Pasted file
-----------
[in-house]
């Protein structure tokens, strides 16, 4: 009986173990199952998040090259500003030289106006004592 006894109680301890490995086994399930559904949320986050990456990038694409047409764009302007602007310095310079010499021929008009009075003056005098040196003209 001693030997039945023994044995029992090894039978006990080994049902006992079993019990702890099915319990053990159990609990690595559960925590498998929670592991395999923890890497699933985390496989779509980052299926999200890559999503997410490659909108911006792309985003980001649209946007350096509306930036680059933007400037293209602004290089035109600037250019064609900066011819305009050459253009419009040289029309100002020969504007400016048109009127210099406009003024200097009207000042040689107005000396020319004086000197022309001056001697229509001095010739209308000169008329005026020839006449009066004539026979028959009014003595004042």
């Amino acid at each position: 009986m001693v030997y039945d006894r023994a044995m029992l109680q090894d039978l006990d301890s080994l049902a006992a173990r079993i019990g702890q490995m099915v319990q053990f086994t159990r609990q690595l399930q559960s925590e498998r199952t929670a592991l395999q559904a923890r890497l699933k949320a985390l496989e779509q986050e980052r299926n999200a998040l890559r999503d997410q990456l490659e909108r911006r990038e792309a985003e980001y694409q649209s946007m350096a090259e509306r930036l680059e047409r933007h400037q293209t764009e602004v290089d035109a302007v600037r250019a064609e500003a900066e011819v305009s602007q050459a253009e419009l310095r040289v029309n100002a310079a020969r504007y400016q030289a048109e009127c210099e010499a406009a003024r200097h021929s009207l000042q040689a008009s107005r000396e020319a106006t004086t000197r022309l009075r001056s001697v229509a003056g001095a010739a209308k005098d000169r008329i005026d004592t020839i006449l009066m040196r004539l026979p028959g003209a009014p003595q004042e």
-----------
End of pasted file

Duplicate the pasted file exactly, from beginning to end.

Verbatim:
[in-house]
């Protein structure tokens, strides 16, 4: 009986173990199952998040090259500003030289106006004592 006894109680301890490995086994399930559904949320986050990456990038694409047409764009302007602007310095310079010499021929008009009075003056005098040196003209 001693030997039945023994044995029992090894039978006990080994049902006992079993019990702890099915319990053990159990609990690595559960925590498998929670592991395999923890890497699933985390496989779509980052299926999200890559999503997410490659909108911006792309985003980001649209946007350096509306930036680059933007400037293209602004290089035109600037250019064609900066011819305009050459253009419009040289029309100002020969504007400016048109009127210099406009003024200097009207000042040689107005000396020319004086000197022309001056001697229509001095010739209308000169008329005026020839006449009066004539026979028959009014003595004042």
């Amino acid at each position: 009986m001693v030997y039945d006894r023994a044995m029992l109680q090894d039978l006990d301890s080994l049902a006992a173990r079993i019990g702890q490995m099915v319990q053990f086994t159990r609990q690595l399930q559960s925590e498998r199952t929670a592991l395999q559904a923890r890497l699933k949320a985390l496989e779509q986050e980052r299926n999200a998040l890559r999503d997410q990456l490659e909108r911006r990038e792309a985003e980001y694409q649209s946007m350096a090259e509306r930036l680059e047409r933007h400037q293209t764009e602004v290089d035109a302007v600037r250019a064609e500003a900066e011819v305009s602007q050459a253009e419009l310095r040289v029309n100002a310079a020969r504007y400016q030289a048109e009127c210099e010499a406009a003024r200097h021929s009207l000042q040689a008009s107005r000396e020319a106006t004086t000197r022309l009075r001056s001697v229509a003056g001095a010739a209308k005098d000169r008329i005026d004592t020839i006449l009066m040196r004539l026979p028959g003209a009014p003595q004042e």